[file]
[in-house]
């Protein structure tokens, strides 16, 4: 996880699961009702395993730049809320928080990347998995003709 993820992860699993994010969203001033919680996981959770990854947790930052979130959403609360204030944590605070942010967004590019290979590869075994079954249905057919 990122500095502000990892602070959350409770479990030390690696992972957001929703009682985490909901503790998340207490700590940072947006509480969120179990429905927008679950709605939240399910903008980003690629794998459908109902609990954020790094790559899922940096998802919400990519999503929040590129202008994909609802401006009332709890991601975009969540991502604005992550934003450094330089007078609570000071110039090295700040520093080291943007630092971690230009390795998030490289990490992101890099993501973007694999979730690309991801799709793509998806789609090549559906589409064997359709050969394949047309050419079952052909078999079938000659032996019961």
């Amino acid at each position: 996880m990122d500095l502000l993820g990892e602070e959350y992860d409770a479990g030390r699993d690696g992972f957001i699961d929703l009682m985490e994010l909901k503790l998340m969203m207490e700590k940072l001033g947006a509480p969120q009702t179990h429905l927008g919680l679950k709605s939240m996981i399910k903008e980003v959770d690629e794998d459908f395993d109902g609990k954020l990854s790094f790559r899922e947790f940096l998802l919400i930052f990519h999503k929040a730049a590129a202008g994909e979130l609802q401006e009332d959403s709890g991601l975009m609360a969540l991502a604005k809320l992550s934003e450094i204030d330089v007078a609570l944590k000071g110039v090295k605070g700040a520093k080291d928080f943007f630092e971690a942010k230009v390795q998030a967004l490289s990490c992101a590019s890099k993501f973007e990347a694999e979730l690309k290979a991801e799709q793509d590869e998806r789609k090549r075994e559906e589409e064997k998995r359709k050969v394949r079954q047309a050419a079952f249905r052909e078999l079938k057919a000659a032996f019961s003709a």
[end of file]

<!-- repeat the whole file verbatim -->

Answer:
[in-house]
């Protein structure tokens, strides 16, 4: 996880699961009702395993730049809320928080990347998995003709 993820992860699993994010969203001033919680996981959770990854947790930052979130959403609360204030944590605070942010967004590019290979590869075994079954249905057919 990122500095502000990892602070959350409770479990030390690696992972957001929703009682985490909901503790998340207490700590940072947006509480969120179990429905927008679950709605939240399910903008980003690629794998459908109902609990954020790094790559899922940096998802919400990519999503929040590129202008994909609802401006009332709890991601975009969540991502604005992550934003450094330089007078609570000071110039090295700040520093080291943007630092971690230009390795998030490289990490992101890099993501973007694999979730690309991801799709793509998806789609090549559906589409064997359709050969394949047309050419079952052909078999079938000659032996019961």
């Amino acid at each position: 996880m990122d500095l502000l993820g990892e602070e959350y992860d409770a479990g030390r699993d690696g992972f957001i699961d929703l009682m985490e994010l909901k503790l998340m969203m207490e700590k940072l001033g947006a509480p969120q009702t179990h429905l927008g919680l679950k709605s939240m996981i399910k903008e980003v959770d690629e794998d459908f395993d109902g609990k954020l990854s790094f790559r899922e947790f940096l998802l919400i930052f990519h999503k929040a730049a590129a202008g994909e979130l609802q401006e009332d959403s709890g991601l975009m609360a969540l991502a604005k809320l992550s934003e450094i204030d330089v007078a609570l944590k000071g110039v090295k605070g700040a520093k080291d928080f943007f630092e971690a942010k230009v390795q998030a967004l490289s990490c992101a590019s890099k993501f973007e990347a694999e979730l690309k290979a991801e799709q793509d590869e998806r789609k090549r075994e559906e589409e064997k998995r359709k050969v394949r079954q047309a050419a079952f249905r052909e078999l079938k057919a000659a032996f019961s003709a």